Providing services beyond the simple sale of products is important to scaffold manufacturers. As Germany's Peri says; “business wouldn't be successful without efficient products, but also not without services. So it is always a combination of both.”
Peri told SI that it has been developing its services beyond production and sales of equipment for three decades to cover the various demands of its customers.
The company was reluctant to say that any one service – from those spanning project activities from design to rental to scaffolding maintenance – is more important. “Because every project is different, all services are important. Peri is flexible enough to provide support for each individual project with very specific requirements.”
To do this it employs 850 engineers, and sees “...projects becoming more and more complex in combination with a shorter time schedule”. Its engineers help deliver the planning and design services that help contractor customers resolve construction complexities.
An important tool, says the company, is the Peri CAD software that its engineers use to “easily optimise construction site processes.”
To help contractors work to tight project schedules, Peri provides a variety of logistics services “...to ensure efficient use of its equipment.” First, it says it has the “world's largest formwork and scaffolding rental stock providing the fastest possible delivery service through its network of 100 stockyards.” Its yards also provide cleaning and repair services.
Other Peri logistic services help reduce site congestion. One is organising the storage and flow of sometimes-big volumes of bulky scaffolding materials on the construction site. Another is delivering its equipment on organised pallets and transport containers having designated attachment points.
The overriding goal of these logistics services is to timely deliver equipment to the job site. Logistics centres, such as the “lager” that is part of its headquarters in Weissenhorn, contribute to that goal. That facility has a stock area over 90000 m2, from which Peri ships 170000 t of equipment per year (85 trucks per day). About 100 people work there, in both the rental and new equipment stockyard.
Across the Atlantic, system design and layout services give Universal Manufacturing Corp in Zelienople, Pennsylvania a competitive advantage in its rental and contracting markets. Sales manager Mike Bredl told SI those services, delivered by five engineers, “get us a lot more business. We provide an ability that some of our customers don't have themselves. We get a higher price, too.”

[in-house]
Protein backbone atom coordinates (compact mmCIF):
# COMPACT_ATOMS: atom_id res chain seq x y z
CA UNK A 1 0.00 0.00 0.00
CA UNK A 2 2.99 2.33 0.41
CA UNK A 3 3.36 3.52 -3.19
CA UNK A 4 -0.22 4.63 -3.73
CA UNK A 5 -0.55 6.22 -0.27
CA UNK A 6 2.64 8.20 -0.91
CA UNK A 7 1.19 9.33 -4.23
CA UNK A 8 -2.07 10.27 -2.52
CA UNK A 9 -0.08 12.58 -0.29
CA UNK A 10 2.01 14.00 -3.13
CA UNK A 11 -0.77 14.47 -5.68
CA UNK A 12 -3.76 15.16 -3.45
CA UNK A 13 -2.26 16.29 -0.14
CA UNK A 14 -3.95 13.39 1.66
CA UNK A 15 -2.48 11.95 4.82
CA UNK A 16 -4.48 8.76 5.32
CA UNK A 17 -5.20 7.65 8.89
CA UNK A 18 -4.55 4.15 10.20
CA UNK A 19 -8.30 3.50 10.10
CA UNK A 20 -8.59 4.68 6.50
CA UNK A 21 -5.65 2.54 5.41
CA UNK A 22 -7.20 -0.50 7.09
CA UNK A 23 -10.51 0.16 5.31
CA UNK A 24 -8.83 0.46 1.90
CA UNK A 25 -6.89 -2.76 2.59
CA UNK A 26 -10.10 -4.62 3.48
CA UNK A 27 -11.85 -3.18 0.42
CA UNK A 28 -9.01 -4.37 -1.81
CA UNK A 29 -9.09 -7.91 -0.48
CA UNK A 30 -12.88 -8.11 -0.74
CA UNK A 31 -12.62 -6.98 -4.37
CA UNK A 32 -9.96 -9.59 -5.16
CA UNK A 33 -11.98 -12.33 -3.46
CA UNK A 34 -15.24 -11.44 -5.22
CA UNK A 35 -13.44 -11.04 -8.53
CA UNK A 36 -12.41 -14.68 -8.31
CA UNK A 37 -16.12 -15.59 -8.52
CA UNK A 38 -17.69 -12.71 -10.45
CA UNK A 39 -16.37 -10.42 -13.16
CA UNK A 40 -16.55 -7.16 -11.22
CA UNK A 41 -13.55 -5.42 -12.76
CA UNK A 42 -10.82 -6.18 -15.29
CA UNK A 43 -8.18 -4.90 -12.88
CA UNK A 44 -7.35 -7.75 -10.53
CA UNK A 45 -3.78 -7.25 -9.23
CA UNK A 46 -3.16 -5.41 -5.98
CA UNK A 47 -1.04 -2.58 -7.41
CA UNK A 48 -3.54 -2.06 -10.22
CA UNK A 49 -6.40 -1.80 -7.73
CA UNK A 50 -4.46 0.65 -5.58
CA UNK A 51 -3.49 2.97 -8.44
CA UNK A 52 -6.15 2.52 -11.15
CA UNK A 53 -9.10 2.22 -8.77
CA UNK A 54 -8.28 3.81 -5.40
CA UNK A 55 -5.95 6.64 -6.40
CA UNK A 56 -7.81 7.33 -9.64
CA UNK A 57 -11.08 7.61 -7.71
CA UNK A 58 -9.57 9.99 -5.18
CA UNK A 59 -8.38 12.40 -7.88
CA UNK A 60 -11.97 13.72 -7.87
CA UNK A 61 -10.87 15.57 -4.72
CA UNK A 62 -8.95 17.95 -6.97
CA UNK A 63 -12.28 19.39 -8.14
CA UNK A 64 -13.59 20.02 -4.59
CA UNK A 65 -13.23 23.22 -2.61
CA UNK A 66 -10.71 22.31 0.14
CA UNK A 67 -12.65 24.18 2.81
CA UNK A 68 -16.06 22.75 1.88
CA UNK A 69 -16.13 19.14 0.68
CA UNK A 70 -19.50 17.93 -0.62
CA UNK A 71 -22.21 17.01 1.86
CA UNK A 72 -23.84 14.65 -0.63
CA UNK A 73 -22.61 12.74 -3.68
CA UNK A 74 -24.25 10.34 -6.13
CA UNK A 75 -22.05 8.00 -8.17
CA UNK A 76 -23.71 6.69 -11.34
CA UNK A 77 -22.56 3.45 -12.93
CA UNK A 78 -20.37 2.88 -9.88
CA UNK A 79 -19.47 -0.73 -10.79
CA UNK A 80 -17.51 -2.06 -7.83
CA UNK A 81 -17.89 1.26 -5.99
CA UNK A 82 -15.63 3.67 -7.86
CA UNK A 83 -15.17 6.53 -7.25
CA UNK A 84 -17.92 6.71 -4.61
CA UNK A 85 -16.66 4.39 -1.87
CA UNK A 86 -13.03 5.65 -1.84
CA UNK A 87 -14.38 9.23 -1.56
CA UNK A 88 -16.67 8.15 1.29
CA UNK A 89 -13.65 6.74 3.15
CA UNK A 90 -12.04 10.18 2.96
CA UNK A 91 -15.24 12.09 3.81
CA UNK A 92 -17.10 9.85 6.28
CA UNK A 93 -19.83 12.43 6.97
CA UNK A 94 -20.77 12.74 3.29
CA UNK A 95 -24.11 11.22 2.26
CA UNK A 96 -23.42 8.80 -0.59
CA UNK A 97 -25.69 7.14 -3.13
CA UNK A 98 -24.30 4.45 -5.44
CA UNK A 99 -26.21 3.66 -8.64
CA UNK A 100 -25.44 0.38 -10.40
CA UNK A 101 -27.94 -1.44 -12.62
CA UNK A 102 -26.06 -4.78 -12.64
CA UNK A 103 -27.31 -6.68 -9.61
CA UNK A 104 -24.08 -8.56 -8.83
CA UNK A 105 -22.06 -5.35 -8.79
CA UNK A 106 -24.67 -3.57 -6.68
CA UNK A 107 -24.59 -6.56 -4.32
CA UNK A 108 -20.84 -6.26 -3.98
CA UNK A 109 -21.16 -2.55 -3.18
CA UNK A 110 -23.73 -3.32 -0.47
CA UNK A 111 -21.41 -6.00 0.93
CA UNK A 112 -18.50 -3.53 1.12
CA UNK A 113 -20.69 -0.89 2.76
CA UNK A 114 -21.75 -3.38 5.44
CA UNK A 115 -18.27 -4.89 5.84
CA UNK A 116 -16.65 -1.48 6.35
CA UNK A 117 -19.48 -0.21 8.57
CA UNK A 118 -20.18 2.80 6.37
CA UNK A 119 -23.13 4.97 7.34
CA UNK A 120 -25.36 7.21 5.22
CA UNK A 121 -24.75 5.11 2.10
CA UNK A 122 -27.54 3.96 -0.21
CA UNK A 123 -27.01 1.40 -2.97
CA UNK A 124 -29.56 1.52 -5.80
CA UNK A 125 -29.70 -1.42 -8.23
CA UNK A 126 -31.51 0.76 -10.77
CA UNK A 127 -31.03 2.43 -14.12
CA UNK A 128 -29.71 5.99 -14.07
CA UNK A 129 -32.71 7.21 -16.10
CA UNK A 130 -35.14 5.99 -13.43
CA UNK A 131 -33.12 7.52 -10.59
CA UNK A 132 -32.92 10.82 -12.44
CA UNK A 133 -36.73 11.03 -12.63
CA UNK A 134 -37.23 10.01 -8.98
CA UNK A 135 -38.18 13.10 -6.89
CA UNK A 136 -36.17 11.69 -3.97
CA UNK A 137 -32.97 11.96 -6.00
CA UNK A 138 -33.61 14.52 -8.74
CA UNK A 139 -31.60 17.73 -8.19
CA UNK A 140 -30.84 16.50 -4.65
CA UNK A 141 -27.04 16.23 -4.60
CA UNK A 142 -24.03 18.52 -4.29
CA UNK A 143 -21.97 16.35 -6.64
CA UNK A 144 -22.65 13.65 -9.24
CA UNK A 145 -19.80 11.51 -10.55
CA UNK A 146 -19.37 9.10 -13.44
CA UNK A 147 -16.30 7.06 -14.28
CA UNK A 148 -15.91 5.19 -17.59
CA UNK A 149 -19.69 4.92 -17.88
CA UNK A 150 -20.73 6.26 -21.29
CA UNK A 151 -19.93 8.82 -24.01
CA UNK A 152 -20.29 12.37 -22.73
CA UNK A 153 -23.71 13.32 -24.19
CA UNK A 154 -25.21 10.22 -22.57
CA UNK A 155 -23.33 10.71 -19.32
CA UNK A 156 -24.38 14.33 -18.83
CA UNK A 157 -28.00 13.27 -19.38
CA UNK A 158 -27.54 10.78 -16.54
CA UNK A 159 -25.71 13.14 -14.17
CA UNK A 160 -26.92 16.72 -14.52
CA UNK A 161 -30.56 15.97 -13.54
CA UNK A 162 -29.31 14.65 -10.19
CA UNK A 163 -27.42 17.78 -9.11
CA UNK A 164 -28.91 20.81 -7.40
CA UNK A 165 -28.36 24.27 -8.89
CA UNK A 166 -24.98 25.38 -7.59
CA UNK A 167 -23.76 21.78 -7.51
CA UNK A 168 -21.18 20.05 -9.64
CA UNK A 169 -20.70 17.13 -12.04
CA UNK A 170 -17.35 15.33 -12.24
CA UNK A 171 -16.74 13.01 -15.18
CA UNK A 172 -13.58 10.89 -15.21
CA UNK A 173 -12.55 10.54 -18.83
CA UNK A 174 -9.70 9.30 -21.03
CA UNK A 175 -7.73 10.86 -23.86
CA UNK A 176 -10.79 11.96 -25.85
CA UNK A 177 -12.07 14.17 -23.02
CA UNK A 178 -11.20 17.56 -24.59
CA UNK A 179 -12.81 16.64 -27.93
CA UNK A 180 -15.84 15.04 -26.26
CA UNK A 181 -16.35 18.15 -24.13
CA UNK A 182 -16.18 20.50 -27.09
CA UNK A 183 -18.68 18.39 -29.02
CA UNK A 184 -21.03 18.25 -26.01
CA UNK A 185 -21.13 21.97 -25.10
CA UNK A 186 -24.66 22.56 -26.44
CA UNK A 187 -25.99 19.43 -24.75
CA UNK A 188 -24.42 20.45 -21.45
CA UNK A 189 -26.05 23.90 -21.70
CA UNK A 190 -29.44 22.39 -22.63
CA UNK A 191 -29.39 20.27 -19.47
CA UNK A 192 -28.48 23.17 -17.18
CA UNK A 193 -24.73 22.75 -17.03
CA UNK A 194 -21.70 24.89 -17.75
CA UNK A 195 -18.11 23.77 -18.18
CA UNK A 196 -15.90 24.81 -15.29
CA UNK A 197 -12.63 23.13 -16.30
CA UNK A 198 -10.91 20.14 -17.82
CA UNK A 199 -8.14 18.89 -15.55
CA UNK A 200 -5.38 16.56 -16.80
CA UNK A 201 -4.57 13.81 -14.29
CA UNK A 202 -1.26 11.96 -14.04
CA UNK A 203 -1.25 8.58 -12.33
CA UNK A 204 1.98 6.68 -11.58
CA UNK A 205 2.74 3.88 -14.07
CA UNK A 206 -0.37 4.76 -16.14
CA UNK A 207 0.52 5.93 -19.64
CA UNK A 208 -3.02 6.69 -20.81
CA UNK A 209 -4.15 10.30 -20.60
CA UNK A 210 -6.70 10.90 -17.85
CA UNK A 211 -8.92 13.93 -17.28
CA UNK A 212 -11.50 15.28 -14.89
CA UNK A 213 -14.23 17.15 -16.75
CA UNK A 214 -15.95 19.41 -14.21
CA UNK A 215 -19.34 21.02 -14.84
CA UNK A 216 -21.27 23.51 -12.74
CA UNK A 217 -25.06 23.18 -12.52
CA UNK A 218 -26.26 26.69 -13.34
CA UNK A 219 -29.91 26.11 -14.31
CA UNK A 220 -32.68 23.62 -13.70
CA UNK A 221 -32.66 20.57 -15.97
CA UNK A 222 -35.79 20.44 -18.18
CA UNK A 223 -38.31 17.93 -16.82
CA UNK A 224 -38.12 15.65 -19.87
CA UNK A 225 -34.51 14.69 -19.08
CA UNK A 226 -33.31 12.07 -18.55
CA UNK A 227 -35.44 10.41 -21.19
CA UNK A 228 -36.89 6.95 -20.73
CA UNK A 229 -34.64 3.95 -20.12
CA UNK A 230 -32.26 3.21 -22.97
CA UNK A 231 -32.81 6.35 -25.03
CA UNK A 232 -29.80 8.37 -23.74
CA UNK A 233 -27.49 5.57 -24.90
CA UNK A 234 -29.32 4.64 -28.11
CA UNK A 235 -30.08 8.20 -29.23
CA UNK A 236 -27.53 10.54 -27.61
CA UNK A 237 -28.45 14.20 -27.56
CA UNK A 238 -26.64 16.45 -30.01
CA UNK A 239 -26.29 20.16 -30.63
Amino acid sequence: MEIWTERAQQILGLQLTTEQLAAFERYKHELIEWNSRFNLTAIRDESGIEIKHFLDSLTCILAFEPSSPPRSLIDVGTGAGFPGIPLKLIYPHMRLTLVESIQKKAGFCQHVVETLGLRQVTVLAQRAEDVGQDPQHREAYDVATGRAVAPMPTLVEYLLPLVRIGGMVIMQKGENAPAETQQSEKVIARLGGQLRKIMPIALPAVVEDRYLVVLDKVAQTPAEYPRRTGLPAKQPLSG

“There is a growing awareness of imported products,” he said. “Users want to see data evidencing that designs and products are good. Our technical service promotes the quality and manufacturing [source] of our product. It helps to differentiate us.
“We see it as a way to grow our business. Not because imports will become more significant, but because people are relying more upon qualified technical work and product. They can't take the chance of using questionable providers.”
Quality is also the theme of another scaffolding manufacturer, Sweden's Haki. Its UK subsidiary signals the importance of quality through the service it considers most important – training.
Managing director Paul Brunt told SI that customer training “...helps them get the best out of our product, particularly in the area of safety.” (See box story.)
He sees government influence to increase site safety becoming stronger, and he views that “as an opportunity. We are structuring our business around responding to the safety issue.”
Mr Brunt tells SI that the company, based in Tamworth, Staffordshire, has increased its staff by 30% during the past 12 months, all on the services side of the business. Currently, ten out of a total staff of 40 deliver services.
“Twenty percent of our revenue is invested in training and product support,” he says. That number includes €750000 annually to run Haki's dedicated training facility – doubled in size early last year to accommodate 500 students per year – near its headquarters.
Mr Brunt says Haki UK hired two full-time trainers, who split their time training 50/50 between Tamworth and customer sites. Additionally, Haki appointed one of its employees as training manager last year.
These resources train Haki personnel as well. “One of our problems is finding people with scaffolding experience. There is a growing shortage in the UK,” he said. “We need to continually increase the skill levels of all our people.”
Mr Brunt said Haki's training, compared to others, “...is quite in-depth.” One benefit of that training attention-to-detail applies to its temporary roof business: “We have a strategic plan with SGB [part of Harsco Corp] to develop that business, and we actively train to support it.”
So, whether it is training, technical services, or logistics, It is clear there is more to scaffolding than just erecting and dismantling it in today's market. Astute manufacturers are figuring out how to deliver more than just the iron.